Finance Minister Bill Morneau’s chief of staff, one of several officials that Jody Wilson-Raybould says wanted her to let SNC-Lavalin off the hook, broke British Columbia’s freedom of information law when he mass-deleted email while working as a senior aide to Christy Clark in 2017.
In her Jan. 29 decision, Information and Privacy adjudicator Celia Francis ruled that the Office of the Premier failed to respond “openly, accurately and completely” under the law.
Ben Chin was Clark’s executive director of communications when, on April 6, 2017, the Ombudsperson released a damning report about the unjust 2012 firings of drug safety researchers in the health ministry. theBreaker.news asked for all of Chin’s email for a 12-hour period on the day that the report dominated provincial news. But, after the provincial election, Clark’s office released only three pages: an op-ed ghost-written for Clark about softwood lumber exports to the U.S.
In mid-June 2017, theBreaker.news sought Chin’s message-tracking logs. The 17-pages of metadata contained proof that a “recover deleted items” folder included email that should have been disclosed to theBreaker.news. Nobody in Clark’s office searched the folder before its contents were deleted and saved to a backup server.
On July 18, 2017, the NDP’s John Horgan succeeded Clark as premier. In an awkward twist, Horgan’s staff went to work to defend the conduct of Chin, even though Horgan constantly skewered the BC Liberals for what he called a “culture of deception, a culture of deceit, a culture of delete, delete, delete.”
Francis noted that the government’s own guide on transitory records directs employees to preserve transitory records that are relevant to an FOI request or legal discovery. In her 2015 report, then-Commissioner Elizabeth Denham wrote that “once a public body receives an access to information request, it must keep all records, including both transitory and non-transitory records, in its custody or under its control. If these records are responsive, the public body must produce them unless specific exemptions to disclosure under FIPPA apply.”
The Office of the Premier argued that Chin properly disposed of the transitory email and, she wrote, “also suggested that the emails would be ‘of little or no value’ to the journalist. However, whether the emails were transitory or valuable to the journalist is irrelevant, in my view. The journalist did not request emails pertaining to a specified subject. He requested all of the Executive Director’s emails for a 12-hour period. As such, all of the Executive Director’s emails for that period were responsive to the request, whether transitory or valuable.”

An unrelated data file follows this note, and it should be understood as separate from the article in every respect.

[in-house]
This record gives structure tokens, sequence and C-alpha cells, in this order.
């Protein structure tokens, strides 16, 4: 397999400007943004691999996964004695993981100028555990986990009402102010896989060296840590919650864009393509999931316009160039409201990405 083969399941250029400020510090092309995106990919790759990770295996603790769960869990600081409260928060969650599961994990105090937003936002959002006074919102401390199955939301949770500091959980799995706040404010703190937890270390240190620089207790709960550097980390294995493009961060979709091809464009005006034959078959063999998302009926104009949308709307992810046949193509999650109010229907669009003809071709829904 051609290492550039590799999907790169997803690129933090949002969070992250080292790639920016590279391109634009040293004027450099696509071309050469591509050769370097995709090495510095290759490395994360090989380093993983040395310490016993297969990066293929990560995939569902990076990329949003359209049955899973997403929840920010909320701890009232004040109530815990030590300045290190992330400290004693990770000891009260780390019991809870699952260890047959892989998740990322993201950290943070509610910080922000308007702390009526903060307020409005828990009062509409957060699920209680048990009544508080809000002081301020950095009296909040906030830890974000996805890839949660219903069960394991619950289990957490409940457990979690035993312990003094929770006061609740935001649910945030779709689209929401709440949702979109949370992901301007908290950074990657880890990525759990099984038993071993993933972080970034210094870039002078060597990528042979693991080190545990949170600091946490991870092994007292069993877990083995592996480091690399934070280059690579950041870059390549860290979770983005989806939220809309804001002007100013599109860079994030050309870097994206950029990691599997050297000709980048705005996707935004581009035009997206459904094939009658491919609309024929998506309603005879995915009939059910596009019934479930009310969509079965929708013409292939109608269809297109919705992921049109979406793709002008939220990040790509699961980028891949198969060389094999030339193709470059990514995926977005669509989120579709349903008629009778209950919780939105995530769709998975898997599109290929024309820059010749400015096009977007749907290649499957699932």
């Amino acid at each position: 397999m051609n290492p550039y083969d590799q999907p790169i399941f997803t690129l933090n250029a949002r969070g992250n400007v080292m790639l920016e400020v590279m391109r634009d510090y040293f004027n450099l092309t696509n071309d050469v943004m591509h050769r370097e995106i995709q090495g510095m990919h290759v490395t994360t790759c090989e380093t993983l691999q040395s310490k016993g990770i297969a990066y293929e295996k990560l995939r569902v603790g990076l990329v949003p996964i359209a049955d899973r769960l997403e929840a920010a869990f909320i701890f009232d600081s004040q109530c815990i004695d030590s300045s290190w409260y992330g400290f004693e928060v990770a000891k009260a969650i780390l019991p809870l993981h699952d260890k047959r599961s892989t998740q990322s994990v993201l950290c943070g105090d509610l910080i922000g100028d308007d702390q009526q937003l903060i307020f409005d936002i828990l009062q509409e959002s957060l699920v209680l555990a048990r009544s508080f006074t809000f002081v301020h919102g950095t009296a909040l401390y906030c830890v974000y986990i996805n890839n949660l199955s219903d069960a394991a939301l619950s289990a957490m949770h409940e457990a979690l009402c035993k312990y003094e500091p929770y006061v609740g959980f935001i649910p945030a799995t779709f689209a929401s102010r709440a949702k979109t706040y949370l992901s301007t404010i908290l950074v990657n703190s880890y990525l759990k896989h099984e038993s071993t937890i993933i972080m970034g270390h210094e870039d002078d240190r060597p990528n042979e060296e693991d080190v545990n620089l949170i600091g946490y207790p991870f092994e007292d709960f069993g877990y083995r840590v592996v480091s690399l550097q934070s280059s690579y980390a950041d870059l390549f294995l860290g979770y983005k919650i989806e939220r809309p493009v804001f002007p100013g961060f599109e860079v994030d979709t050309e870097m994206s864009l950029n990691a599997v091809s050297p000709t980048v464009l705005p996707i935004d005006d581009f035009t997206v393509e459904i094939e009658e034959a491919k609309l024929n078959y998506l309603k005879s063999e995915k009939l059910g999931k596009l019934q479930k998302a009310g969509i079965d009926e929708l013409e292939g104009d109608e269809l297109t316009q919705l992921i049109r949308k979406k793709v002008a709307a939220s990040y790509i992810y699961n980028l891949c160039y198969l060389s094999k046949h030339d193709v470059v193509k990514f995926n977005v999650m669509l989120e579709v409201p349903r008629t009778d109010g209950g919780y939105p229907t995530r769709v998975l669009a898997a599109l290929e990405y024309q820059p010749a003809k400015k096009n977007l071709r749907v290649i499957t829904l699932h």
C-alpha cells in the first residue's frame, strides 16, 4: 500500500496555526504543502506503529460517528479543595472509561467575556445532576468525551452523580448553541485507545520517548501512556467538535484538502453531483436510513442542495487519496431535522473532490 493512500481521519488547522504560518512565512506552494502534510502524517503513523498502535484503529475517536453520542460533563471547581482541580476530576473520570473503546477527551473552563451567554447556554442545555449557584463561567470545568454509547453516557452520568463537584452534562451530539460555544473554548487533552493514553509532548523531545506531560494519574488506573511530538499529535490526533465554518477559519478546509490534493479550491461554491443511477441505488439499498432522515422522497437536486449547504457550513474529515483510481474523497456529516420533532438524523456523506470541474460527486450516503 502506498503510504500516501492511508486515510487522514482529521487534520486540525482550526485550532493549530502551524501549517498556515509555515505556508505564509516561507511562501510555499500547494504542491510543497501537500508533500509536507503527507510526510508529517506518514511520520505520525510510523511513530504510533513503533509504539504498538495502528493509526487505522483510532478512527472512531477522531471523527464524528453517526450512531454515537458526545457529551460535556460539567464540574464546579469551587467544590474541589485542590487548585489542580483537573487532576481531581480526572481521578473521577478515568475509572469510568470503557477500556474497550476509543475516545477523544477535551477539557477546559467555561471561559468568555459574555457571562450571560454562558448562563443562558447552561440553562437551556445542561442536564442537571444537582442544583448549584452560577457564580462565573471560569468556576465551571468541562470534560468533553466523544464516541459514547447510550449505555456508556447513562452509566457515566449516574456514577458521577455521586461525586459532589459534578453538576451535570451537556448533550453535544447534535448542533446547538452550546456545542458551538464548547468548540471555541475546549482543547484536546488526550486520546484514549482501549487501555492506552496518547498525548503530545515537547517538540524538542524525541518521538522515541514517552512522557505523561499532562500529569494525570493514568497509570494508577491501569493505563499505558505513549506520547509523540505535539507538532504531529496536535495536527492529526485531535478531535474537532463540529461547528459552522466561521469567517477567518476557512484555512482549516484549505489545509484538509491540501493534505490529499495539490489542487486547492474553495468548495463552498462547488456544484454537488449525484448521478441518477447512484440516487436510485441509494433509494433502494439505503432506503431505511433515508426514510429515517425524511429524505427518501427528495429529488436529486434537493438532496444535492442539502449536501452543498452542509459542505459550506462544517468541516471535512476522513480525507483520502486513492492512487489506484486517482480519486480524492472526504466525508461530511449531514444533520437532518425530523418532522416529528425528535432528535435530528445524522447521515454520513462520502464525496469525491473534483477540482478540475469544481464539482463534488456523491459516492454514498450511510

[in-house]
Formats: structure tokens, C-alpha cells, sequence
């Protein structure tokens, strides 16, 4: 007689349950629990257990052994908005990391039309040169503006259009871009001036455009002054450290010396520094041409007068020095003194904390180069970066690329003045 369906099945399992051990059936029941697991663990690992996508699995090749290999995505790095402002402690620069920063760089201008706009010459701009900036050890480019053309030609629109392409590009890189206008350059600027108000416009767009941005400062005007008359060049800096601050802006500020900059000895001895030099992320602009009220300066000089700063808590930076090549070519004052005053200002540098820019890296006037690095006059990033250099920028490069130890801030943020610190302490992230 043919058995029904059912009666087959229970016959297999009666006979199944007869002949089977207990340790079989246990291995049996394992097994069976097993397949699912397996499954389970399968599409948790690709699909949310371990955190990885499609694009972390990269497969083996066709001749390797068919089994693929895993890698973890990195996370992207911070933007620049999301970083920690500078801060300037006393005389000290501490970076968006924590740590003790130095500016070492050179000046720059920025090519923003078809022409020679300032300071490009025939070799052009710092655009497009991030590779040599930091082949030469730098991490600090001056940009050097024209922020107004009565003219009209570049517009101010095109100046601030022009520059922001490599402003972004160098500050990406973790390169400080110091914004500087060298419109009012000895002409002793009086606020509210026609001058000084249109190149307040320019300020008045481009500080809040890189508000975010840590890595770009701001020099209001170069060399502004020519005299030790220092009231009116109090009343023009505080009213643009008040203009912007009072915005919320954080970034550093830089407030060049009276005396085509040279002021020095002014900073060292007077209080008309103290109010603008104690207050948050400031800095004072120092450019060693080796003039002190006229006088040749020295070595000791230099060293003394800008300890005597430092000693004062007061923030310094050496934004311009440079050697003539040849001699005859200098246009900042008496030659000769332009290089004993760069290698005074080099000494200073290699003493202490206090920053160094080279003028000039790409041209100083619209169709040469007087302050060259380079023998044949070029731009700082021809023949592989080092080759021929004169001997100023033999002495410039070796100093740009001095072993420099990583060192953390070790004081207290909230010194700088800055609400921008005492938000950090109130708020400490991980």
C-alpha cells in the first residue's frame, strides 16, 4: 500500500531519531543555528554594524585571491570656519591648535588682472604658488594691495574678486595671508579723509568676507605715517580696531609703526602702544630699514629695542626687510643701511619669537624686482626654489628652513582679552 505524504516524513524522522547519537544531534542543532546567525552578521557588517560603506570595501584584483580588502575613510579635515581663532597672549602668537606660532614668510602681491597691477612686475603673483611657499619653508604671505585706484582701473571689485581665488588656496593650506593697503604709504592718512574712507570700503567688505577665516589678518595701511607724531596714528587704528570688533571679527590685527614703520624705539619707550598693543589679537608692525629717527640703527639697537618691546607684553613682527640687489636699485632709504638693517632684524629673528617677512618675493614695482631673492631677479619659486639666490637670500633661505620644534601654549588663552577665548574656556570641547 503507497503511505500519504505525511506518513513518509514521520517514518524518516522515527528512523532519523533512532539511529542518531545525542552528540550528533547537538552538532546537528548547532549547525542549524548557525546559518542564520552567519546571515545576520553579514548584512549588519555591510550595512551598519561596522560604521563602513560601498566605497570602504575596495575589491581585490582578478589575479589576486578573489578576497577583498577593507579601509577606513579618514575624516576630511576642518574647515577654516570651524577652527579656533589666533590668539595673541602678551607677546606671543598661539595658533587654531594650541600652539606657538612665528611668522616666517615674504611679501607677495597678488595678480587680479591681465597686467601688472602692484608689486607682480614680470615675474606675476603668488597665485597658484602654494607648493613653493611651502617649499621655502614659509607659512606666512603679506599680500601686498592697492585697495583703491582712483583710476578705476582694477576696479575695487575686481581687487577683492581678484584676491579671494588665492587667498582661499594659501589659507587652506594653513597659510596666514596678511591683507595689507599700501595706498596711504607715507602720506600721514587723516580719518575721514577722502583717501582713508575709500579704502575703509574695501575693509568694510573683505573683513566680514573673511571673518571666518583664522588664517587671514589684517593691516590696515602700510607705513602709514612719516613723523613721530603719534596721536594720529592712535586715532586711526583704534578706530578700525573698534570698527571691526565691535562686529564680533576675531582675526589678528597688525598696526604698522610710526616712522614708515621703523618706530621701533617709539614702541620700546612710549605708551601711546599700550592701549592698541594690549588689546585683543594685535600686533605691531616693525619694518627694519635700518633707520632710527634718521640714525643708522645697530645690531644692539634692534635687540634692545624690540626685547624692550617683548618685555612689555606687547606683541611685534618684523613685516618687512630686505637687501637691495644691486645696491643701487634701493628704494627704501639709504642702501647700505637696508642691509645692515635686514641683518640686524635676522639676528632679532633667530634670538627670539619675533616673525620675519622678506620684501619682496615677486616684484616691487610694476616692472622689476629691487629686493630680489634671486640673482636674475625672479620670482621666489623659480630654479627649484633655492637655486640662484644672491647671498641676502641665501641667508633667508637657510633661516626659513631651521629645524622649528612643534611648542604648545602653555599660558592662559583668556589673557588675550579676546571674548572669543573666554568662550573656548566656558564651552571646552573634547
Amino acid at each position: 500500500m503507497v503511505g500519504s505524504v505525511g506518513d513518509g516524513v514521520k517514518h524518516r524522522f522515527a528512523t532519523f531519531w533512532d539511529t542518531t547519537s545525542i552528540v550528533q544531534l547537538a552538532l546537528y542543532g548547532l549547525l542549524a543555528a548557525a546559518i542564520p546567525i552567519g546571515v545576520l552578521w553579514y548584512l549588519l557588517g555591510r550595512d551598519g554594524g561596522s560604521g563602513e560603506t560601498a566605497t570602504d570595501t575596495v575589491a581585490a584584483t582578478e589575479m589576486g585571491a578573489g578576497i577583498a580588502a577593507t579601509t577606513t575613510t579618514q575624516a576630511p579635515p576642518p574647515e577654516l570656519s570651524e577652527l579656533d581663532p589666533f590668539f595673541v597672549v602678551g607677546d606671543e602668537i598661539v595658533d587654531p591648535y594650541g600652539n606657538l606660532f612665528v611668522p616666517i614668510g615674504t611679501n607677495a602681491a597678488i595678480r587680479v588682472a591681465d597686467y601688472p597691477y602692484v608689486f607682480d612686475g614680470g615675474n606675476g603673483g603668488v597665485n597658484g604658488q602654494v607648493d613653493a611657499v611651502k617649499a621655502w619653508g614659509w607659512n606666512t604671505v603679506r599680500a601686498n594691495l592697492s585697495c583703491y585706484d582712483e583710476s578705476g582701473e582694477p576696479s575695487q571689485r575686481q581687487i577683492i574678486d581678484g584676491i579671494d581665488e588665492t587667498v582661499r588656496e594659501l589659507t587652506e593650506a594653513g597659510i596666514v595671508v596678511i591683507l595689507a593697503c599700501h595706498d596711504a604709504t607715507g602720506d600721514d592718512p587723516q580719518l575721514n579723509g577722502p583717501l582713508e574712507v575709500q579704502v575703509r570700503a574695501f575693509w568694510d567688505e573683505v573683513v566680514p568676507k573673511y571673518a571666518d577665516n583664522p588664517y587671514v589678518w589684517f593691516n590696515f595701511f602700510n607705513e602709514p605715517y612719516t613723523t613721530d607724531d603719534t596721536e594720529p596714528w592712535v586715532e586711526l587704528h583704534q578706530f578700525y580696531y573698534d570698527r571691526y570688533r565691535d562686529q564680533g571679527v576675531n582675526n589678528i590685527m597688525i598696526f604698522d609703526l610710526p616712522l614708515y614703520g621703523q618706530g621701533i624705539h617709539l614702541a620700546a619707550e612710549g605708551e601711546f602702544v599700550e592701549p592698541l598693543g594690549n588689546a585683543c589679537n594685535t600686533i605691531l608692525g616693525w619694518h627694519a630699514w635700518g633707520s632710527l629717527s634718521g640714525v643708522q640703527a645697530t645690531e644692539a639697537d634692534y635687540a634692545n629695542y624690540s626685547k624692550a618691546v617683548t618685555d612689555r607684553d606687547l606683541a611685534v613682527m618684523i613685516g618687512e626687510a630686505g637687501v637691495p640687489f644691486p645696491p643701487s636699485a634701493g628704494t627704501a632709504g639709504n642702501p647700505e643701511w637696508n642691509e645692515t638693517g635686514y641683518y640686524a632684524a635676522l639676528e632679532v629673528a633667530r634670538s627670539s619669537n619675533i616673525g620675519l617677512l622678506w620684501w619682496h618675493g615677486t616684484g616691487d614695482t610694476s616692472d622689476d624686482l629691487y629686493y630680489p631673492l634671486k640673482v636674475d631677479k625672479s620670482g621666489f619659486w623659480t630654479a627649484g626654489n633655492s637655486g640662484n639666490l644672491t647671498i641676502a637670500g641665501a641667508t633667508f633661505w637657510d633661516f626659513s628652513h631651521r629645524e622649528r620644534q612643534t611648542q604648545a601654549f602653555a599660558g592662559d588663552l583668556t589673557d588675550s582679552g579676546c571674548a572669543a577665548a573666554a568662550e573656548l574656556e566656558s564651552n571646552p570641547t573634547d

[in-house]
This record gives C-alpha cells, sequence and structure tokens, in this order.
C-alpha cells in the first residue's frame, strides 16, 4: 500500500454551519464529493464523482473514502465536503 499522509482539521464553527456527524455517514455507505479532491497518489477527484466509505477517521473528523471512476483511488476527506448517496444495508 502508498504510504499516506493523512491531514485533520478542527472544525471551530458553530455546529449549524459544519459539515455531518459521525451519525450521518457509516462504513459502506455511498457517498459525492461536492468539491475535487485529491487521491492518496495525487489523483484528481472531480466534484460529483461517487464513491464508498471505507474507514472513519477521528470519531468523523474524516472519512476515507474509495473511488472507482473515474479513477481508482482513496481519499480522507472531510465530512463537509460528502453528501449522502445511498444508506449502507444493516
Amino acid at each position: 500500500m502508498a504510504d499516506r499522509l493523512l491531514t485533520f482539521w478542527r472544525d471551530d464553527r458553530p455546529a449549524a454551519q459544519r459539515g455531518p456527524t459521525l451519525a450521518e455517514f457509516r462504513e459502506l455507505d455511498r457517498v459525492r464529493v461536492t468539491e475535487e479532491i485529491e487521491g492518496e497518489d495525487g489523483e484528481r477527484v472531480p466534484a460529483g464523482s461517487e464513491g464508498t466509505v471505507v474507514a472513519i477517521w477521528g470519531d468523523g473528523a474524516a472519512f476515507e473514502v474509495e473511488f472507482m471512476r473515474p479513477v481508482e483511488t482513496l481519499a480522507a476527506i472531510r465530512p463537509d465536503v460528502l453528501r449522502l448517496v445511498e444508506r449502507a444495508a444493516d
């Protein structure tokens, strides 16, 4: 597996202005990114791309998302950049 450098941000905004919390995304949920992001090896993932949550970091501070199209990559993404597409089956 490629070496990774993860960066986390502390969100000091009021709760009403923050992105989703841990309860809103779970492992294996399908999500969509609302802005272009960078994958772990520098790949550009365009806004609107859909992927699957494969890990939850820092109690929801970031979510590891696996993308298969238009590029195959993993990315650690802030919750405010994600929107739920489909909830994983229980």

Chin’s affidavit said that he regularly deleted emails he considered transitory, but would not have searched the recovered deleted items folder because he felt those emails were transitory and properly disposed.
Though Francis found the Office of the Premier broke the law, she followed the rulings of two previous commissioners and did not order the premier’s office to find the deleted email.
“The Office of the Premier’s evidence has persuaded me that it would be a complex, onerous and costly business to restore the requested emails. In the circumstances of this case, I am satisfied that it is not reasonable to require the Office of the Premier to restore the email backups in order to respond to the journalist’s access request.”
Chin left the B.C. government with a $159,533 golden parachute after the change of government and found a new job in October 2017 as Morneau’s senior advisor. He was promoted to chief of staff in May 2018.
Ex-Attorney General Wilson-Raybould testified Feb. 27 to the House of Commons justice committee that Chin contacted officials in her office four times between Sept. 6 and 20, 2018 to talk about SNC-Lavalin’s desire to avoid a trial over the payment of $48 million in bribes to the brutal Gadhafi regime in Libya. Chin’s last contact came the day after Wilson-Raybould told Morneau to leave her alone.
“[Morneau] again stressed the need to save jobs and I told him that engagements from his office to mine on SNC had to stop, that they were inappropriate,” said Wilson-Raybould.
theBreaker.news sought comment from Chin on both his email purge and Wilson-Raybould’s testimony. Instead of answering, Chin referred the query to Morneau press secretary Pierre-Olivier Herbert, who avoided the question about Chin breaking B.C.’s FOI law.
“It is Minister Morneau’s responsibility to protect and promote the creation of jobs across Canada and he will continue to raise such important issues with all his cabinet colleagues,” Herbert wrote. “At no time did Minister Morneau nor members of his office pressure the former Minister of Justice and Attorney General into making any decision regarding the prosecution of SNC-Lavalin.”
Federal lobbying records show that SNC-Lavalin CEO Neil Bruce communicated with Chin on Sept. 18 and Nov. 19, 2018. Clark hired Chin, the former spinner for Ontario Premier Dalton McGuinty, in late 2012.
Meanwhile, British Columbians keep waiting for Horgan to fulfil a 2017 campaign promise to enact a duty to document law and impose fines for those caught deleting or destroying government records.
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